Padres News: Rise and Fall of William Scott Middlebrooks

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Mandatory Credit: Sean M. Haffey

I’ve lived in Boston for 11 years now and it’s a city that is, to put it mildly, obsessed with curses — no doubt the result of its close proximity to Salem’s long-entombed witches.

There’s the classic “Curse of the Bambino,” which lasted 86 years. The “Harry Sinden Curse,” purportedly responsible for the Bruins’ prolonged drought between Stanley Cup appearances. The tragic “Curse of Len Bias,” which cast a cloud over the Celtics organization for 9 years. The “Victor Kiam Curse,” which turned an already futile Patriots organization in the late 80s into a punchline when, as team owner, Kiam sided with his players after a sexual harassment episode with a female reporter, then doubled down by saying that the Boston Herald was “asking for trouble” by assigning her to cover the team in the first place.

And then there’s a much more recent curse; one well-known across Red Sox Nation, but not so much among San Diego Padres fans. It’s called the “Curse of Jenny Dell” – a.k.a. the soon-to-be Mrs. Will Middlebrows. Legend has it that she’s the reason the third baseman has never fulfilled his immense potential as a professional baseball player.

Middlebrooks and Dell – at the time a sideline reporter for NESN – began dating late in the 2012 season, announced their engagement in 2014, and ended up packing their bags for San Diego in December after A.J. Preller acquired him for catcher Ryan Hanigan. Now of course, the Padres’ Opening Day third baseman is into his second month with the El Paso Chihuahuas. And while the specter of her “cursing” him is absurd, it sure makes for a compelling story from a numbers standpoint.

When the two first started going out, Will was putting up some pretty heady numbers for the Red Sox, including a .288 BA, .325 OBP, .835 OPS and .509 SLG over 76 games. Then, as their relationship progressed in 2013, his on-field performance regressed. Over 94 games, he hit .227 with a .271 OBP, .696 OPS & a .425 SLG. Fielding errors climbed to 10, and his Rdrs/yr (defensive runs saved above average) went from -6 to -12 in 2013. And 2014 was even more bleak, yielding just 2 HRs and 19 RBI in 215 ABs, a .191 BA, .256 OBP, .522 OPS, and a cringeworthy .256 SLG.

The outcry across Red Sox Nation was as venomous as it was predictable. Ms. Dell ended up “leaving” NESN for CBS Sports, but that only served to ramp up the rhetoric aimed at her boyfriend-turned-fiancee. Adam Kaufman of the Boston Globe wrote, “It would be foolhardy to depend on a guy beset by injuries and inconsistency, and who has never played a full major league season, to suddenly be ready, able, and productive.” GM Ben Cherington added, “I’m sure it’s frustrating for him and frustrating for us to some degree because we know he has the talent to perform better. He’s got the ability to do that. The staff is trying to find ways to unlock that, and he’s trying to find ways to unlock that. It hasn’t happened yet.” And there was this from Sox manager John Farrell: “We want to believe in Will because the skill-set is there, …but I think, where we are as a team, we have to see if there are any upgrades that make sense for us.”

That’s a quote that could just as easily come from Interim manager Pat Murphy, or A.J. Preller, or Mike Dee this year in San Diego.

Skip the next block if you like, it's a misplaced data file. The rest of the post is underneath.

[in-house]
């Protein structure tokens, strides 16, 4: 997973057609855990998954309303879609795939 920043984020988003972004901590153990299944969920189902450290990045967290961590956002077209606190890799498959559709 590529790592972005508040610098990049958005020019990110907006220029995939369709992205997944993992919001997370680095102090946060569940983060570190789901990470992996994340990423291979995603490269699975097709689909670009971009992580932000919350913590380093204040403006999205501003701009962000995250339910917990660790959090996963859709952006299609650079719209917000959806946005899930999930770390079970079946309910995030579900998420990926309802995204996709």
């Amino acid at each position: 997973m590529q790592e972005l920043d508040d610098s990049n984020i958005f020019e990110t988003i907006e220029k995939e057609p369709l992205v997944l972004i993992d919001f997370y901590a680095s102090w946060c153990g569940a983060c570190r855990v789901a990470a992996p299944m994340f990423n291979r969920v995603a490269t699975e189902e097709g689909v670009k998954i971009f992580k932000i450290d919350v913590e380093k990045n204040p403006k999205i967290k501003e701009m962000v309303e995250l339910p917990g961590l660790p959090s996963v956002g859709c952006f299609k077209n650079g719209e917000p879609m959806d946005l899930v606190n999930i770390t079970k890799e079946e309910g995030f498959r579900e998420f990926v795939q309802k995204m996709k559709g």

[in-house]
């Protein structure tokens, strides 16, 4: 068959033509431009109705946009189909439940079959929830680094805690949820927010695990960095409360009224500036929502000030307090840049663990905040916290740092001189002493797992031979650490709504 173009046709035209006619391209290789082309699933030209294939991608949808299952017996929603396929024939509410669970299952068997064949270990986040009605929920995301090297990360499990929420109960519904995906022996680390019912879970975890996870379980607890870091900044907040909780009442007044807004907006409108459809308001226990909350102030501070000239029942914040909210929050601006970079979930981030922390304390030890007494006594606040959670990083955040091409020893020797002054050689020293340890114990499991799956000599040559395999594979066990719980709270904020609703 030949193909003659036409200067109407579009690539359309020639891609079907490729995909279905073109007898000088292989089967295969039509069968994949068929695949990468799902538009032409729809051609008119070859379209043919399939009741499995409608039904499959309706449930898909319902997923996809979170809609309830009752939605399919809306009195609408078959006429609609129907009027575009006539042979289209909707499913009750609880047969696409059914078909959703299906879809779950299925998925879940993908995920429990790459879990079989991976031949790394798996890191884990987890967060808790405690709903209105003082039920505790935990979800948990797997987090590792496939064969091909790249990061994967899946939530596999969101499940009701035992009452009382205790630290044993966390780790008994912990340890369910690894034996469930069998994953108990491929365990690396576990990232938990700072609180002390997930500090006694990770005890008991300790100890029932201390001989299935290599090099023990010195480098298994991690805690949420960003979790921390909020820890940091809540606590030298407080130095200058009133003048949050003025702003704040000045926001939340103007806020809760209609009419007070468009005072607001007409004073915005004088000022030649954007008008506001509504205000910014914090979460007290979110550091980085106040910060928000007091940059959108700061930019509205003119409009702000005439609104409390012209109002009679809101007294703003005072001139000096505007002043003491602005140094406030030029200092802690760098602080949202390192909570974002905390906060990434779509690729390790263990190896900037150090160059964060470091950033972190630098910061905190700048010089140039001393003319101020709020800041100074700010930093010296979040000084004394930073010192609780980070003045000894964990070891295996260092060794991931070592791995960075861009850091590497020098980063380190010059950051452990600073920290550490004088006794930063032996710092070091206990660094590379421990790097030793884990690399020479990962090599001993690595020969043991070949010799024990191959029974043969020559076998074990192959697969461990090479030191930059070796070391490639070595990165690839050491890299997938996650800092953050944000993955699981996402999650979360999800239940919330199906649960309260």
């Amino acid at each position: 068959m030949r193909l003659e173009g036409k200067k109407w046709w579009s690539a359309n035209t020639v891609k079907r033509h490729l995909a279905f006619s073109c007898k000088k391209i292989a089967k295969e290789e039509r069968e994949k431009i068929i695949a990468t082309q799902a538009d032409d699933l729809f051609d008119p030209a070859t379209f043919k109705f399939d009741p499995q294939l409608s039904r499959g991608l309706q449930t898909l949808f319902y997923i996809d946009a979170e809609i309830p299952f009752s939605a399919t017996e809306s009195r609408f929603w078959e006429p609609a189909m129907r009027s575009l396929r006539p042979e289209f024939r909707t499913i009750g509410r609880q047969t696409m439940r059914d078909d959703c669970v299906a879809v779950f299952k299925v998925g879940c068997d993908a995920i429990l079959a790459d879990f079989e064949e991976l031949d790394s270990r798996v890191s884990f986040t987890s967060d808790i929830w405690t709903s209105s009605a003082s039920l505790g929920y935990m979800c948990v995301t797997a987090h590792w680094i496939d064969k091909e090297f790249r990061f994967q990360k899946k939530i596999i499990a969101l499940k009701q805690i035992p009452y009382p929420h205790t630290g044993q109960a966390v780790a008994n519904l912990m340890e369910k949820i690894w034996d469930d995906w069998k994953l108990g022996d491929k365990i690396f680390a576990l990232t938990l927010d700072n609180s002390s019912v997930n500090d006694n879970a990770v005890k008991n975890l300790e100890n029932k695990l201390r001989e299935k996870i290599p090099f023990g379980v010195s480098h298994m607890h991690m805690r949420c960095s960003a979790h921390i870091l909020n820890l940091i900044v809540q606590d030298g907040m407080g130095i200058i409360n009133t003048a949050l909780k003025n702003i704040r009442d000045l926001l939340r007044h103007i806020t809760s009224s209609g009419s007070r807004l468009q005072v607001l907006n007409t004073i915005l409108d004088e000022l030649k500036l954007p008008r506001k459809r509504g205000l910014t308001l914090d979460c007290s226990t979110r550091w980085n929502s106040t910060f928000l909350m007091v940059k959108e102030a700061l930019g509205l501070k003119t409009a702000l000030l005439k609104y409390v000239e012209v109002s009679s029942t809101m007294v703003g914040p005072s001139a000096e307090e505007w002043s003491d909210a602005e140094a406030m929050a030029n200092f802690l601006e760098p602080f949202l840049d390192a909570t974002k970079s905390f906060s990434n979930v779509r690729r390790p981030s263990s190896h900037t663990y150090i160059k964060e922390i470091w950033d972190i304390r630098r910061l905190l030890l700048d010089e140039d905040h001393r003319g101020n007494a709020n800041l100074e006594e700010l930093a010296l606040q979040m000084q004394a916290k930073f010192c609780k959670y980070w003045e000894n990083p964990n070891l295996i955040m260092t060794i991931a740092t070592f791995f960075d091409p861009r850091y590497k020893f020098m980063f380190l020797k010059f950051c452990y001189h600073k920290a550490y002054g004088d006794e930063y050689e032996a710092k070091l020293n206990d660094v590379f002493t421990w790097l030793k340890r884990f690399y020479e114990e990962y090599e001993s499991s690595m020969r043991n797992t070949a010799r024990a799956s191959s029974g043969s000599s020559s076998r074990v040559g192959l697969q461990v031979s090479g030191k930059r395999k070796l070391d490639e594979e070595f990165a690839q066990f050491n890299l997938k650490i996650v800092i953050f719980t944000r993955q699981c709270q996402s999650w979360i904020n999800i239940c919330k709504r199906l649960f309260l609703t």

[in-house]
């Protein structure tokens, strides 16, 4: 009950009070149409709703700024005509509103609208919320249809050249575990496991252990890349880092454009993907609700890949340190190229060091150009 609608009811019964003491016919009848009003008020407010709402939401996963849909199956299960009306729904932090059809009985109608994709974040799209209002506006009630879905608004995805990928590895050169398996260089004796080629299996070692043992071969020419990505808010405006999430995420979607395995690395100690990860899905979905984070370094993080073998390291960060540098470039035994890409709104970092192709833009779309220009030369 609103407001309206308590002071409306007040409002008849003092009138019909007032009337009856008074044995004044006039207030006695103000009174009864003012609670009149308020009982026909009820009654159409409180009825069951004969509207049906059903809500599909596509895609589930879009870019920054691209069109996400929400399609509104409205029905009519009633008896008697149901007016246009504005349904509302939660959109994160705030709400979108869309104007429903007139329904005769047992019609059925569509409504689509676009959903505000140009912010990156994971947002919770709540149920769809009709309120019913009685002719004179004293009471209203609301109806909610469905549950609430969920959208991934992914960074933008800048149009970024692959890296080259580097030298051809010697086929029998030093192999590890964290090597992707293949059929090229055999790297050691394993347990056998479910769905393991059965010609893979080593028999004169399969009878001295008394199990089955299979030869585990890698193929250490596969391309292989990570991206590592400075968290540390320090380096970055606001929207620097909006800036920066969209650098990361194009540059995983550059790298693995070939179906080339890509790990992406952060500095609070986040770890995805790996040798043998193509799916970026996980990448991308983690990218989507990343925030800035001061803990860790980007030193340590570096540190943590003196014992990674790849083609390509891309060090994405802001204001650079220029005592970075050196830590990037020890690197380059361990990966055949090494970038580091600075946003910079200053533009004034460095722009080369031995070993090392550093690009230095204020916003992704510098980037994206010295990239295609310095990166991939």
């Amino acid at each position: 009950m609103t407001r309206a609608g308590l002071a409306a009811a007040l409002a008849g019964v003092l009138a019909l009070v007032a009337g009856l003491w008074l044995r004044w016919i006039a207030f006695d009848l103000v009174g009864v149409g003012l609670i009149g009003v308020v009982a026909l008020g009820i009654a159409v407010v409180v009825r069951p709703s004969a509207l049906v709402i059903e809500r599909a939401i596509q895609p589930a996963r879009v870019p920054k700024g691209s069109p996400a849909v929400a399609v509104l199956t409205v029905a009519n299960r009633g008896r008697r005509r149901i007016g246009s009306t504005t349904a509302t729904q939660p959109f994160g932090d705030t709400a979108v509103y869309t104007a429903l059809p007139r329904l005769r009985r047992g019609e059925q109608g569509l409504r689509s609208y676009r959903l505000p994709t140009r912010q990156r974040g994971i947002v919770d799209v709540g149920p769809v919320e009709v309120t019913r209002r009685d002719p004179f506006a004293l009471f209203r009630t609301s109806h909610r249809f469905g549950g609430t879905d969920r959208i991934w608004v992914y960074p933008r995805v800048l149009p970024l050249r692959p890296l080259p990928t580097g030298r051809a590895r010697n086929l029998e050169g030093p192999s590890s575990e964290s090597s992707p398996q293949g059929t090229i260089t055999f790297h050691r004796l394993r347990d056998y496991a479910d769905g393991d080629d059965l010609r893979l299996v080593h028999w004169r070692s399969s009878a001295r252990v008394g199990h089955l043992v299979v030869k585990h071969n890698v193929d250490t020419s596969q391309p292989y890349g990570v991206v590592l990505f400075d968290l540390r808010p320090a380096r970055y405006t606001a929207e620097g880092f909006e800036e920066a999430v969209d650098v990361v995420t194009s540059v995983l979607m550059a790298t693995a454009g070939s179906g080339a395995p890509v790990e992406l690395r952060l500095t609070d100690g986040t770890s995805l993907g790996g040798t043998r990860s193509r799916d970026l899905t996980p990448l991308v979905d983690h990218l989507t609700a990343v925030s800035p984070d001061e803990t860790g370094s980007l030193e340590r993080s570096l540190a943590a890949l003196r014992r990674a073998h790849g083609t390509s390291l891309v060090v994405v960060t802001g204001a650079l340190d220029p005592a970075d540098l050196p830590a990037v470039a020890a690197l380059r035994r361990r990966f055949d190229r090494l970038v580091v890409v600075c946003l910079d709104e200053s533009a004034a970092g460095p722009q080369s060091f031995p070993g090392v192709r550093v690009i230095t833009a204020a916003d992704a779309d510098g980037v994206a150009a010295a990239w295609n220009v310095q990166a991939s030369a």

The real curse here – sorry, conspiracy theorists – is that Middlebrooks is injury-prone. Pure and simple. The guy’s slipped on a stray bat in an on-deck circle. He’s dealt with a fractured wrist and finger. Multiple back and calf strains. An additional wrist sprain. And as any trainer will tell you, compound injuries impair a player’s ability to produce.

All that being said, Will has proven to be as gritty, determined, and relentless in proving his worth as they come. “I don’t doubt myself,” he told Alex Speier of Boston’s WEEI prior to being traded. “The struggles I’ve been through, I still don’t doubt myself. I know what I’m capable of. Do these guys have decisions to make? Of course. That’s part of the game.”

Well, ever since the decision was made by the Padres front office to send Will to Triple A El Paso, that confidence in his own abilities has (knock on wood) paid dividends so far.

In 11 games, he’s produced 15 hits, 10 RBIs, a .326 BA, .313 OBP, .813 OPS and .500 SLG. And fielding-wise, he’s logged 6 POs, 10 Assists and 0 errors. In short, the kind of numbers that made him so attractive to both Preller and Cherington in the first place.

The problem, of course, is that Yangervis Solarte is red-hot for the Padres now, and has an iron-clad grip on third base for the foreseeable future. Meaning that all Will can do is “continue to grind it out,” as he puts it, and hope for opportunities down the road to materialize.

“Might take a week, might take two weeks, might take a month, might take two months,” Murphy said of Middlebrooks’ Triple-A stint. “We need the Will Middlebrooks that can impact the game, be an everyday player.”

In the meantime, Will also has an upcoming wedding to plan with Ms. Dell. They’re registered at Bed Bath & Beyond if anyone would like to send the happy couple a little something on their list ( And the big day is set for February 14, 2016 in Scottsdale, Arizona.

That’s a nice, convenient 40 minute drive from Peoria, where the Middlebrooks will be headed ten days later when Position Players report to spring training camp.

After that, they’ll either be headed west to San Diego, or east to El Paso, depending on the numbers he puts up. And, of course, whether the “curse” that’s bedeviled him for so long can finally be broken.

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